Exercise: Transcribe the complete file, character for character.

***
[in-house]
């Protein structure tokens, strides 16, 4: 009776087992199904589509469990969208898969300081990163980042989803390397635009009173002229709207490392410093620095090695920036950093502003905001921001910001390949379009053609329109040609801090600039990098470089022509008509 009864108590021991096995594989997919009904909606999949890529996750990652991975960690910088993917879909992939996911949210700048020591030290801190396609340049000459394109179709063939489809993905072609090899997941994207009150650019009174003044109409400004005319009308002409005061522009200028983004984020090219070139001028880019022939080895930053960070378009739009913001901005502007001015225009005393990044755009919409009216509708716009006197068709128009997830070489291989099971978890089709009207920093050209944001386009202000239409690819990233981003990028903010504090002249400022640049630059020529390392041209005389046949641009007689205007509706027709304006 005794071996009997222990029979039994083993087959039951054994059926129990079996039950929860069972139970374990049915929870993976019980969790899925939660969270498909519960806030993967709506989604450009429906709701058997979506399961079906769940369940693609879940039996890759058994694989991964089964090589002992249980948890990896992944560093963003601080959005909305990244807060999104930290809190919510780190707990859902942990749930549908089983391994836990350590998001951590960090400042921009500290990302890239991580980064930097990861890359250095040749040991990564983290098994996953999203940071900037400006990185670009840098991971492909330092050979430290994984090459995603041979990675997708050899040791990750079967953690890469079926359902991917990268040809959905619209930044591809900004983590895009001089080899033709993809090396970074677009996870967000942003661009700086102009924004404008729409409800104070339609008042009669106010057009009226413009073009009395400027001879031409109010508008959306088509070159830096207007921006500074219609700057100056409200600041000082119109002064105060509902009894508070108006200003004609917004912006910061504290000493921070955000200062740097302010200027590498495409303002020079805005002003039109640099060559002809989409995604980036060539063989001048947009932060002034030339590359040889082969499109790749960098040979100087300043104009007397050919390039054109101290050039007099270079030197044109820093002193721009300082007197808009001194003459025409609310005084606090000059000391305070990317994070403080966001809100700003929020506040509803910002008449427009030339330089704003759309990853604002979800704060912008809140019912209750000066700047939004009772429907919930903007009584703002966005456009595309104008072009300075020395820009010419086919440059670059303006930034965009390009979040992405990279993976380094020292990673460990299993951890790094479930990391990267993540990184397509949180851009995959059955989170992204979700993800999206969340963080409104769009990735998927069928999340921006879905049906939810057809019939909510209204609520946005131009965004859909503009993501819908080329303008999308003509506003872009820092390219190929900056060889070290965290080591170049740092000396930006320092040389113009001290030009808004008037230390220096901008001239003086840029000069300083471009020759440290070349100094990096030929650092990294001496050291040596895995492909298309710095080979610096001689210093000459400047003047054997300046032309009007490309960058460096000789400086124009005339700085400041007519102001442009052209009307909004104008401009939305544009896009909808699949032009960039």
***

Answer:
[in-house]
């Protein structure tokens, strides 16, 4: 009776087992199904589509469990969208898969300081990163980042989803390397635009009173002229709207490392410093620095090695920036950093502003905001921001910001390949379009053609329109040609801090600039990098470089022509008509 009864108590021991096995594989997919009904909606999949890529996750990652991975960690910088993917879909992939996911949210700048020591030290801190396609340049000459394109179709063939489809993905072609090899997941994207009150650019009174003044109409400004005319009308002409005061522009200028983004984020090219070139001028880019022939080895930053960070378009739009913001901005502007001015225009005393990044755009919409009216509708716009006197068709128009997830070489291989099971978890089709009207920093050209944001386009202000239409690819990233981003990028903010504090002249400022640049630059020529390392041209005389046949641009007689205007509706027709304006 005794071996009997222990029979039994083993087959039951054994059926129990079996039950929860069972139970374990049915929870993976019980969790899925939660969270498909519960806030993967709506989604450009429906709701058997979506399961079906769940369940693609879940039996890759058994694989991964089964090589002992249980948890990896992944560093963003601080959005909305990244807060999104930290809190919510780190707990859902942990749930549908089983391994836990350590998001951590960090400042921009500290990302890239991580980064930097990861890359250095040749040991990564983290098994996953999203940071900037400006990185670009840098991971492909330092050979430290994984090459995603041979990675997708050899040791990750079967953690890469079926359902991917990268040809959905619209930044591809900004983590895009001089080899033709993809090396970074677009996870967000942003661009700086102009924004404008729409409800104070339609008042009669106010057009009226413009073009009395400027001879031409109010508008959306088509070159830096207007921006500074219609700057100056409200600041000082119109002064105060509902009894508070108006200003004609917004912006910061504290000493921070955000200062740097302010200027590498495409303002020079805005002003039109640099060559002809989409995604980036060539063989001048947009932060002034030339590359040889082969499109790749960098040979100087300043104009007397050919390039054109101290050039007099270079030197044109820093002193721009300082007197808009001194003459025409609310005084606090000059000391305070990317994070403080966001809100700003929020506040509803910002008449427009030339330089704003759309990853604002979800704060912008809140019912209750000066700047939004009772429907919930903007009584703002966005456009595309104008072009300075020395820009010419086919440059670059303006930034965009390009979040992405990279993976380094020292990673460990299993951890790094479930990391990267993540990184397509949180851009995959059955989170992204979700993800999206969340963080409104769009990735998927069928999340921006879905049906939810057809019939909510209204609520946005131009965004859909503009993501819908080329303008999308003509506003872009820092390219190929900056060889070290965290080591170049740092000396930006320092040389113009001290030009808004008037230390220096901008001239003086840029000069300083471009020759440290070349100094990096030929650092990294001496050291040596895995492909298309710095080979610096001689210093000459400047003047054997300046032309009007490309960058460096000789400086124009005339700085400041007519102001442009052209009307909004104008401009939305544009896009909808699949032009960039």